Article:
Running Head: Assisted Reproductive Technologies
ASSISTED REPRODUCTIVE TECHNOLOGIES (ARTs) can be very helpful for certain patients, but ethical concerns have been raised about the inherent nature of specific techniques and the contexts in which many techniques are used. Physicians play important roles in supporting those who wish to become parents and in educating patients about impediments to fertilization and ways to promote conception. We discuss various ethical issues surrounding ARTs, including family relationships, informed choice, gender issues, embryo status and the commercialization of reproduction, as well as legal and policy issues. We examine the empirical evidence of the effectiveness of ARTs and suggest ways to approach ARTs in practice.
What is Assistive Reproductive Technology?
Assisted reproductive technology (ART) is a general term referring to methods used to achieve pregnancy by artificial or partially artificial means. It is reproductive technology used primarily in infertility treatments. Some forms of ART are also used in fertile couples for genetic reasons. ART is also used in couples who are discordant for certain communicable diseases, i.e. AIDS, to reduce the risk of infection when a pregnancy is desired. The term also includes any reproductive technique involving a third party e.g. a sperm donor.
What are Assisted Reproductive Technologies?
Procedures are mainly fertility medication, as well as ART techniques that use more substantial and forceful interventions, of which in vitro fertilization (IVF) and expansions of it (e.g. OCR, AZH, ICSI, ZIFT) are the most prevalent. However, there are also other manual ART, not necessarily dependent on IVF (e.g. PGD, GIFT, SSR).
Most fertility medications are agents that stimulate the development of follicles in the ovary. Examples are gonadotropins and gonadotropin releasing hormone.
In Vitro Fertilization
In vitro fertilization (IVF) is the technique of letting fertilization of the male and female gametes (sperm and egg) occur outside the female body. Embryo transfer is the step in the process whereby one or several embryos are placed into the uterus of the female with the intent to establish a pregnancy.
Expansions of IVF
The following are techniques involved in, or requiring, in vitro fertilization. In vitro fertilization does not necessarily involve each technique. •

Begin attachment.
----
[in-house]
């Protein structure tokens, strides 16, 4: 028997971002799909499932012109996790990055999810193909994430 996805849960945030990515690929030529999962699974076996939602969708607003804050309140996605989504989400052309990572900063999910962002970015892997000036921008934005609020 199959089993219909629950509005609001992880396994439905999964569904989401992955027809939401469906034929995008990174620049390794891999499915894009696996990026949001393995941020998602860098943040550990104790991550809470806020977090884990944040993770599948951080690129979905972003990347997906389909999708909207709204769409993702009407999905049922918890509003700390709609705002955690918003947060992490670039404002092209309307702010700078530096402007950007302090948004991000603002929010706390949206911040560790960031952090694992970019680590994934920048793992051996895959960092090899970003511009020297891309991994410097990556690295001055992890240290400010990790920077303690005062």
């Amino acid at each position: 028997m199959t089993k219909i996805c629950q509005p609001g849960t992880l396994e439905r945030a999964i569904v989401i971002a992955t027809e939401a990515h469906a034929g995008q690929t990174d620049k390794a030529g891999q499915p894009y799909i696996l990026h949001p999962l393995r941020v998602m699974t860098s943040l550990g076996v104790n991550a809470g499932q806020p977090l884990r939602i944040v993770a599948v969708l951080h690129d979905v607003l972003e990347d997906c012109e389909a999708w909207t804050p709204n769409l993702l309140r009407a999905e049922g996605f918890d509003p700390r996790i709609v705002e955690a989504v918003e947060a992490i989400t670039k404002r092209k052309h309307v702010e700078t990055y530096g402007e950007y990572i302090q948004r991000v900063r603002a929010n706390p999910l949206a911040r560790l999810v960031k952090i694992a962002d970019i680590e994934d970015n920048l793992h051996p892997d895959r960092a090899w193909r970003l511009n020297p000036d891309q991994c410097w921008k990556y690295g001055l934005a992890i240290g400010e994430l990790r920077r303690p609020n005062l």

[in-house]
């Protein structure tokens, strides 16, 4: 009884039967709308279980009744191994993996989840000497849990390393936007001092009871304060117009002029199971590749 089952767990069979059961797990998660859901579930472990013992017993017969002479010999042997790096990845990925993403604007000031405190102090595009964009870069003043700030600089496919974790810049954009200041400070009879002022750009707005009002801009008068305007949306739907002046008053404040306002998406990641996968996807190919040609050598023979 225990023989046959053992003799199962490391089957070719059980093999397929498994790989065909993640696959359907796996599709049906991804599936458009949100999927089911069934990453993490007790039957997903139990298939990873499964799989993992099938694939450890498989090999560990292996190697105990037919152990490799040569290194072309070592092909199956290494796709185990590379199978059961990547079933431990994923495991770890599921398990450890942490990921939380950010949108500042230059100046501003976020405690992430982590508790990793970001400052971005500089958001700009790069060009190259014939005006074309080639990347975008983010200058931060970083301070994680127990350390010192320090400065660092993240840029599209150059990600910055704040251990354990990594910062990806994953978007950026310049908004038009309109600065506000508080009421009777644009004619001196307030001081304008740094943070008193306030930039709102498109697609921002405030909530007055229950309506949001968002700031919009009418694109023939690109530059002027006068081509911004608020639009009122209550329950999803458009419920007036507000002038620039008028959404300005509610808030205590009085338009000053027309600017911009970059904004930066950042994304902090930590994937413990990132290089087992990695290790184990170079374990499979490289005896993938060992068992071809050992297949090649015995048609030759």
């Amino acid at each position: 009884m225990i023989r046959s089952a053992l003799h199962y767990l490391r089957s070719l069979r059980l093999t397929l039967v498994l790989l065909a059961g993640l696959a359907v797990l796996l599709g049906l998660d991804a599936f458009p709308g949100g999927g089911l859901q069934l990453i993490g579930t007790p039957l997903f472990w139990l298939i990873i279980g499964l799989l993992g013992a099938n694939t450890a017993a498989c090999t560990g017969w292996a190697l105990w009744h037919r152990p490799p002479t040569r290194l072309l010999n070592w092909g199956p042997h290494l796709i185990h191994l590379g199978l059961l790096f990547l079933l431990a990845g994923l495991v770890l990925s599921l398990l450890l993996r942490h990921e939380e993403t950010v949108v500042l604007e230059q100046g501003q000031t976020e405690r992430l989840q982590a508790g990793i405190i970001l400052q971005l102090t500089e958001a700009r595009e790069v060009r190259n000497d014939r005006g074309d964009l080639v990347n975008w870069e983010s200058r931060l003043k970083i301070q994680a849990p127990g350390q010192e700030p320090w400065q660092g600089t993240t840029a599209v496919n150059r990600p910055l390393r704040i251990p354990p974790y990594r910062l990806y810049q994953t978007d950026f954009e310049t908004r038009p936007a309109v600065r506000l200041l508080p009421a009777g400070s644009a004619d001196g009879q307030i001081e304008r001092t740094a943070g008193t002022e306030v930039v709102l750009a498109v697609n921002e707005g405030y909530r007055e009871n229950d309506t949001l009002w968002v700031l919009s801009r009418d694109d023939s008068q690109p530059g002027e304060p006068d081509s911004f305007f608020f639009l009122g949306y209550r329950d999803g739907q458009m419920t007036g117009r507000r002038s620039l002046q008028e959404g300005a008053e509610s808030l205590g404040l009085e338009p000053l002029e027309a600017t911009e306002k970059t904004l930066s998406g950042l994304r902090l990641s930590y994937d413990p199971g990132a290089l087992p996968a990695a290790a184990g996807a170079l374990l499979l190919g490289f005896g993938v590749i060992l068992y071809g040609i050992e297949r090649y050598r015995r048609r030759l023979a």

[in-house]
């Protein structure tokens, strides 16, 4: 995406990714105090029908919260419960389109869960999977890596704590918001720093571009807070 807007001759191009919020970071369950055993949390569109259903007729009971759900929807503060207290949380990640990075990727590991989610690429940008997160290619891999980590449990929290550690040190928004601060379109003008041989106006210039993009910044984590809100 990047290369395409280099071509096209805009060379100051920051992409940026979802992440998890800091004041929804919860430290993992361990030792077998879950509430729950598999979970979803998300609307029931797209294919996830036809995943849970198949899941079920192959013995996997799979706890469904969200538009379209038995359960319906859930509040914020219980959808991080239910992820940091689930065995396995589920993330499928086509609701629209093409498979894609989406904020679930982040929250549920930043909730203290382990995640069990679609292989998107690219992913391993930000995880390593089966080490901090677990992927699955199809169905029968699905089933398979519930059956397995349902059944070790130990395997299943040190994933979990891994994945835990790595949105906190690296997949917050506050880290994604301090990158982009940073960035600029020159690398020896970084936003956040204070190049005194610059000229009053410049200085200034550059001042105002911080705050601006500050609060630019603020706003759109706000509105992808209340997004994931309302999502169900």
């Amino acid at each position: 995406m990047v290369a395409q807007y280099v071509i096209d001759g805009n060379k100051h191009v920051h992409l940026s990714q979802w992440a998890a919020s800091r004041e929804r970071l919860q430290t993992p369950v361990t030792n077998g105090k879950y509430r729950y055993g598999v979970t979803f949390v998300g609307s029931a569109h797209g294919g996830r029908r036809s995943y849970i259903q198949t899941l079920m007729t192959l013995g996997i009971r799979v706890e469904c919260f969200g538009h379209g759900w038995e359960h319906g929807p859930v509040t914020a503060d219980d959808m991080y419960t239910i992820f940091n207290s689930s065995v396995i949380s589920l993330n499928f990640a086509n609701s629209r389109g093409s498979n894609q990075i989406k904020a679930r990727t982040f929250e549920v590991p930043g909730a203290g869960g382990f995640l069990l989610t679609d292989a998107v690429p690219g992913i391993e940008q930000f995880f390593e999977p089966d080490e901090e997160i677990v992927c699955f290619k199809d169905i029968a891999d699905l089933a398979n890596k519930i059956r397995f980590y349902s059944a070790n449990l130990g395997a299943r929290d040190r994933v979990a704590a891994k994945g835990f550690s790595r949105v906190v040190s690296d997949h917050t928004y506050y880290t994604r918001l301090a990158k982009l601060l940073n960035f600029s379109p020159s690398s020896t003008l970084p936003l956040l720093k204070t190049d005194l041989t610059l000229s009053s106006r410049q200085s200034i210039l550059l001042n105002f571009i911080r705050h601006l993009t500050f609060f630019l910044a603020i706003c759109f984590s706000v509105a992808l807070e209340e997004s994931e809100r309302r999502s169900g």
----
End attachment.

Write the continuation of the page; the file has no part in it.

Transvaginal ovum retrieval (OCR) is the process whereby a small needle is inserted through the back of the vagina and guided via ultrasound into the ovarian follicles to collect the fluid that contains the eggs. •
Assisted zona hatching (AZH) is performed shortly before the embryo is transferred to the uterus. A small opening is made in the outer layer surrounding the egg in order to help the embryo hatch out and aid in the implantation process of the growing embryo. •
Intracytoplasmic sperm injection (ICSI) is beneficial in the case of male factor infertility where sperm counts are very low or failed fertilization occurred with previous IVF attempt(s). The ICSI procedure involves a single sperm carefully injected into the center of an egg using a micro-needle. This method is also sometimes employed when donor sperm is used. •
Autologous endometrial coculture is a possible treatment for patients who have failed previous IVF attempts or who have poor embryo quality. The patient’s fertilized eggs are placed on top of a layer of cells from the patient’s own uterine lining, creating a more natural environment for embryo development. •
In zygote intrafallopian transfer (ZIFT), egg cells are removed from the woman's ovaries and fertilized in the laboratory; the resulting zygote is then placed into the fallopian tube. •
Cytoplasmic transfer is the technique in which the contents of a fertile egg from a donor are injected into the infertile egg of the patient along with the sperm. •
Egg donors are resources for women with no eggs due to...
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